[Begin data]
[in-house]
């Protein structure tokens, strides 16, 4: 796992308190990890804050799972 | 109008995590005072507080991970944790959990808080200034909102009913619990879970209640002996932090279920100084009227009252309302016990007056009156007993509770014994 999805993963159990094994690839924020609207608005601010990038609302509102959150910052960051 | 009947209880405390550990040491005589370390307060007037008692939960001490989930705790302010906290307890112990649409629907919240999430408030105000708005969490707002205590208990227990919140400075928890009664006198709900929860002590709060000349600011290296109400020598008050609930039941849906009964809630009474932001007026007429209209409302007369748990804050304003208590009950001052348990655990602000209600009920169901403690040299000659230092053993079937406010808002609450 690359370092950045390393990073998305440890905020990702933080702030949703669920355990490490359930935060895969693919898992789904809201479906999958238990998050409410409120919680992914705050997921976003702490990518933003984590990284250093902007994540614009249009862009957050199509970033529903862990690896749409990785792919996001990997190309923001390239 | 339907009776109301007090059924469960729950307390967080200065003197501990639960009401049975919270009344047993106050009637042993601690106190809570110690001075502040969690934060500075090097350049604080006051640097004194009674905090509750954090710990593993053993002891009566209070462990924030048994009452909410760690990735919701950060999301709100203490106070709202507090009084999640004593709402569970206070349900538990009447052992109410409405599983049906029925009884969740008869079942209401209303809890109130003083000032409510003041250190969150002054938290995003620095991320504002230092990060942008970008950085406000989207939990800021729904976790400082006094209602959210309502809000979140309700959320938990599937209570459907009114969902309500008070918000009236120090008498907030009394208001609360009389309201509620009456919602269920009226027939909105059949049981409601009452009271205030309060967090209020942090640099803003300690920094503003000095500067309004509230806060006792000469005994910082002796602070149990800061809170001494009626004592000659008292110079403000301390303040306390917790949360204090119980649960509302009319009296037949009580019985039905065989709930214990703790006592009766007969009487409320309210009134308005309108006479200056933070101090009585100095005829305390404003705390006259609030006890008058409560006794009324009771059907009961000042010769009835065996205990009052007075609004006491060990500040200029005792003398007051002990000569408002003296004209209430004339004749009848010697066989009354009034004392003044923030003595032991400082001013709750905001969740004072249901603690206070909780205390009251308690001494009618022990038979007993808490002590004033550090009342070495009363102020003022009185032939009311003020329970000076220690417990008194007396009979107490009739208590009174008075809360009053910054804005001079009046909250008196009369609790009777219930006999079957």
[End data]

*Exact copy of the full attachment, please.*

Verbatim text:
[in-house]
């Protein structure tokens, strides 16, 4: 796992308190990890804050799972 | 109008995590005072507080991970944790959990808080200034909102009913619990879970209640002996932090279920100084009227009252309302016990007056009156007993509770014994 999805993963159990094994690839924020609207608005601010990038609302509102959150910052960051 | 009947209880405390550990040491005589370390307060007037008692939960001490989930705790302010906290307890112990649409629907919240999430408030105000708005969490707002205590208990227990919140400075928890009664006198709900929860002590709060000349600011290296109400020598008050609930039941849906009964809630009474932001007026007429209209409302007369748990804050304003208590009950001052348990655990602000209600009920169901403690040299000659230092053993079937406010808002609450 690359370092950045390393990073998305440890905020990702933080702030949703669920355990490490359930935060895969693919898992789904809201479906999958238990998050409410409120919680992914705050997921976003702490990518933003984590990284250093902007994540614009249009862009957050199509970033529903862990690896749409990785792919996001990997190309923001390239 | 339907009776109301007090059924469960729950307390967080200065003197501990639960009401049975919270009344047993106050009637042993601690106190809570110690001075502040969690934060500075090097350049604080006051640097004194009674905090509750954090710990593993053993002891009566209070462990924030048994009452909410760690990735919701950060999301709100203490106070709202507090009084999640004593709402569970206070349900538990009447052992109410409405599983049906029925009884969740008869079942209401209303809890109130003083000032409510003041250190969150002054938290995003620095991320504002230092990060942008970008950085406000989207939990800021729904976790400082006094209602959210309502809000979140309700959320938990599937209570459907009114969902309500008070918000009236120090008498907030009394208001609360009389309201509620009456919602269920009226027939909105059949049981409601009452009271205030309060967090209020942090640099803003300690920094503003000095500067309004509230806060006792000469005994910082002796602070149990800061809170001494009626004592000659008292110079403000301390303040306390917790949360204090119980649960509302009319009296037949009580019985039905065989709930214990703790006592009766007969009487409320309210009134308005309108006479200056933070101090009585100095005829305390404003705390006259609030006890008058409560006794009324009771059907009961000042010769009835065996205990009052007075609004006491060990500040200029005792003398007051002990000569408002003296004209209430004339004749009848010697066989009354009034004392003044923030003595032991400082001013709750905001969740004072249901603690206070909780205390009251308690001494009618022990038979007993808490002590004033550090009342070495009363102020003022009185032939009311003020329970000076220690417990008194007396009979107490009739208590009174008075809360009053910054804005001079009046909250008196009369609790009777219930006999079957």